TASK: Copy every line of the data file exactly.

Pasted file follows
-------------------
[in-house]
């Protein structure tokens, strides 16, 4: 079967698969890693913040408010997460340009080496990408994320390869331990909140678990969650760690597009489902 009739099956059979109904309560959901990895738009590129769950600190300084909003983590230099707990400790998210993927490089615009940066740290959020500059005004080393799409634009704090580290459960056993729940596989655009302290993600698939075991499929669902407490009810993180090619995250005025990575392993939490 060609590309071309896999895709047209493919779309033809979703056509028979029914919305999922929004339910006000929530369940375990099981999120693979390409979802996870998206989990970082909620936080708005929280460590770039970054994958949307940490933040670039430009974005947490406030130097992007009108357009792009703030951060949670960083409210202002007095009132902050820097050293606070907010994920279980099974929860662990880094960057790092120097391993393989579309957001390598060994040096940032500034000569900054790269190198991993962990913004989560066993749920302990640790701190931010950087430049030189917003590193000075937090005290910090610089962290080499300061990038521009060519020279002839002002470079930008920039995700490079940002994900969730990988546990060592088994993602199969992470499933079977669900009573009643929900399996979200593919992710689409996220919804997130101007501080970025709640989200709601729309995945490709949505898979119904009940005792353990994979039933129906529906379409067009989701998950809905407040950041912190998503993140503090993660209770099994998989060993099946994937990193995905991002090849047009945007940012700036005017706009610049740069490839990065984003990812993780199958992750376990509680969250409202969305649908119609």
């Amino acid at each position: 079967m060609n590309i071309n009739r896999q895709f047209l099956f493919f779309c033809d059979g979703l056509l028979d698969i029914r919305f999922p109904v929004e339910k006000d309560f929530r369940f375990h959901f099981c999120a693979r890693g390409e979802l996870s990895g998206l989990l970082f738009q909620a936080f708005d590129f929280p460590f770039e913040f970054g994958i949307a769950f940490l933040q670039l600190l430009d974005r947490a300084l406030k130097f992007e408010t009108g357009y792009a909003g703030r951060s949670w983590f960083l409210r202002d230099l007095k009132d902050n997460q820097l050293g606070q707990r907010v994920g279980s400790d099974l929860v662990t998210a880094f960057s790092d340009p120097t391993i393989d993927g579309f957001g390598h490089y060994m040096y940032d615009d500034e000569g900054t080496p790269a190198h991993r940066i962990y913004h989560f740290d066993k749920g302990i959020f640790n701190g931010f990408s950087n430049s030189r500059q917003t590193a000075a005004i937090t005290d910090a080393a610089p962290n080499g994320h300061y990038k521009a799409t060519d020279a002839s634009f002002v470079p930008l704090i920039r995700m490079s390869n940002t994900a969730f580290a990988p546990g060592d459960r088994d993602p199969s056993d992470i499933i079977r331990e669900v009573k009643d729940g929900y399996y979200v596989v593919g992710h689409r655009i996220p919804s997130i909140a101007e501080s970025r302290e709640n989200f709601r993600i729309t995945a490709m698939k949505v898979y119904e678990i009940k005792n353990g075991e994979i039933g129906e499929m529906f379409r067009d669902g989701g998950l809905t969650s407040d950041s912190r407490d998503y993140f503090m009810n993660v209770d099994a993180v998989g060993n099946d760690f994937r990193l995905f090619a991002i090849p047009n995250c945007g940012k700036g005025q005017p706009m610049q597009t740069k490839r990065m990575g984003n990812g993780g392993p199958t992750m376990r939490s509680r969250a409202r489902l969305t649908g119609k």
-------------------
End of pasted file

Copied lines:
[in-house]
């Protein structure tokens, strides 16, 4: 079967698969890693913040408010997460340009080496990408994320390869331990909140678990969650760690597009489902 009739099956059979109904309560959901990895738009590129769950600190300084909003983590230099707990400790998210993927490089615009940066740290959020500059005004080393799409634009704090580290459960056993729940596989655009302290993600698939075991499929669902407490009810993180090619995250005025990575392993939490 060609590309071309896999895709047209493919779309033809979703056509028979029914919305999922929004339910006000929530369940375990099981999120693979390409979802996870998206989990970082909620936080708005929280460590770039970054994958949307940490933040670039430009974005947490406030130097992007009108357009792009703030951060949670960083409210202002007095009132902050820097050293606070907010994920279980099974929860662990880094960057790092120097391993393989579309957001390598060994040096940032500034000569900054790269190198991993962990913004989560066993749920302990640790701190931010950087430049030189917003590193000075937090005290910090610089962290080499300061990038521009060519020279002839002002470079930008920039995700490079940002994900969730990988546990060592088994993602199969992470499933079977669900009573009643929900399996979200593919992710689409996220919804997130101007501080970025709640989200709601729309995945490709949505898979119904009940005792353990994979039933129906529906379409067009989701998950809905407040950041912190998503993140503090993660209770099994998989060993099946994937990193995905991002090849047009945007940012700036005017706009610049740069490839990065984003990812993780199958992750376990509680969250409202969305649908119609």
């Amino acid at each position: 079967m060609n590309i071309n009739r896999q895709f047209l099956f493919f779309c033809d059979g979703l056509l028979d698969i029914r919305f999922p109904v929004e339910k006000d309560f929530r369940f375990h959901f099981c999120a693979r890693g390409e979802l996870s990895g998206l989990l970082f738009q909620a936080f708005d590129f929280p460590f770039e913040f970054g994958i949307a769950f940490l933040q670039l600190l430009d974005r947490a300084l406030k130097f992007e408010t009108g357009y792009a909003g703030r951060s949670w983590f960083l409210r202002d230099l007095k009132d902050n997460q820097l050293g606070q707990r907010v994920g279980s400790d099974l929860v662990t998210a880094f960057s790092d340009p120097t391993i393989d993927g579309f957001g390598h490089y060994m040096y940032d615009d500034e000569g900054t080496p790269a190198h991993r940066i962990y913004h989560f740290d066993k749920g302990i959020f640790n701190g931010f990408s950087n430049s030189r500059q917003t590193a000075a005004i937090t005290d910090a080393a610089p962290n080499g994320h300061y990038k521009a799409t060519d020279a002839s634009f002002v470079p930008l704090i920039r995700m490079s390869n940002t994900a969730f580290a990988p546990g060592d459960r088994d993602p199969s056993d992470i499933i079977r331990e669900v009573k009643d729940g929900y399996y979200v596989v593919g992710h689409r655009i996220p919804s997130i909140a101007e501080s970025r302290e709640n989200f709601r993600i729309t995945a490709m698939k949505v898979y119904e678990i009940k005792n353990g075991e994979i039933g129906e499929m529906f379409r067009d669902g989701g998950l809905t969650s407040d950041s912190r407490d998503y993140f503090m009810n993660v209770d099994a993180v998989g060993n099946d760690f994937r990193l995905f090619a991002i090849p047009n995250c945007g940012k700036g005025q005017p706009m610049q597009t740069k490839r990065m990575g984003n990812g993780g392993p199958t992750m376990r939490s509680r969250a409202r489902l969305t649908g119609k």